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The Dardenne Brothers-esque mode of deep character development paired with naturalistic aesthetics and a slow-paced story has become one of the more popular modes of storytelling amongst American independent filmmakers in recent years, and that mode is on full display in Liza Johnson’s debut feature film, Return. Johnson, a visual artist whose work has been exhibited around the world, decidedly chooses to not take the uber-aestheticized route some visual artists take when entering the cinematic medium (Steve McQueen is the most obvious example). Instead, Return constructs itself like a slow-build character-falling-apart-study in the mode of the aforementioned Dardennes, or a subtler version of that original American indie, John Cassavetes.
Subtlety is the gear that cranks Return’s engine; while plenty of films about an Iraq War vet losing their shit upon coming home could amp the histrionics to 11, Johnson’s film – in no small part due to the nuanced performances of Linda Cardellini and Michael Shannon as her husband (John Slattery also stars) – manages to keep itself planted firmly in the realm of naturalism. There is no melodrama at work here. And the plot machinations – our returning vet (Cardellini) begins to slowly become bored at work; quits her job; loses interest in her husband and kids – are handled with a simple, matter-of-fact touch. I had the chance to sit down with Johnson recently to discuss the film.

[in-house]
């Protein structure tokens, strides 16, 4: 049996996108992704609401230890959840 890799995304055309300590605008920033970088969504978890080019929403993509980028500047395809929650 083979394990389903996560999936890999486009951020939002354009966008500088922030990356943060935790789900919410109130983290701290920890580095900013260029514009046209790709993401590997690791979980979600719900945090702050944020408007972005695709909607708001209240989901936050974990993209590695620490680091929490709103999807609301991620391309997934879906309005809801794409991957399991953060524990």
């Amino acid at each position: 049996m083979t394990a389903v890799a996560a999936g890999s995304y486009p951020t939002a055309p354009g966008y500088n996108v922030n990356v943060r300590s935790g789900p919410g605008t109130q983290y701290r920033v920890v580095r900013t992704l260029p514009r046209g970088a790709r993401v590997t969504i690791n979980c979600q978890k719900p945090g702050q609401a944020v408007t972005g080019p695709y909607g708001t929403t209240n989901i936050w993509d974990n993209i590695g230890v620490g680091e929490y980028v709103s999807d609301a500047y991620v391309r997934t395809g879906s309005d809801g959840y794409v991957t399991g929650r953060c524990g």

Tribeca: I have a friend who enlisted during the Iraq War, and it wasn’t for money or because he supported in the war – it was because, he said, he wanted something real to happen in his life. Life in America felt meaningless to him. And watching your film, seeing the way Kelly reacts to being back here, it seemed like she was going through something similar.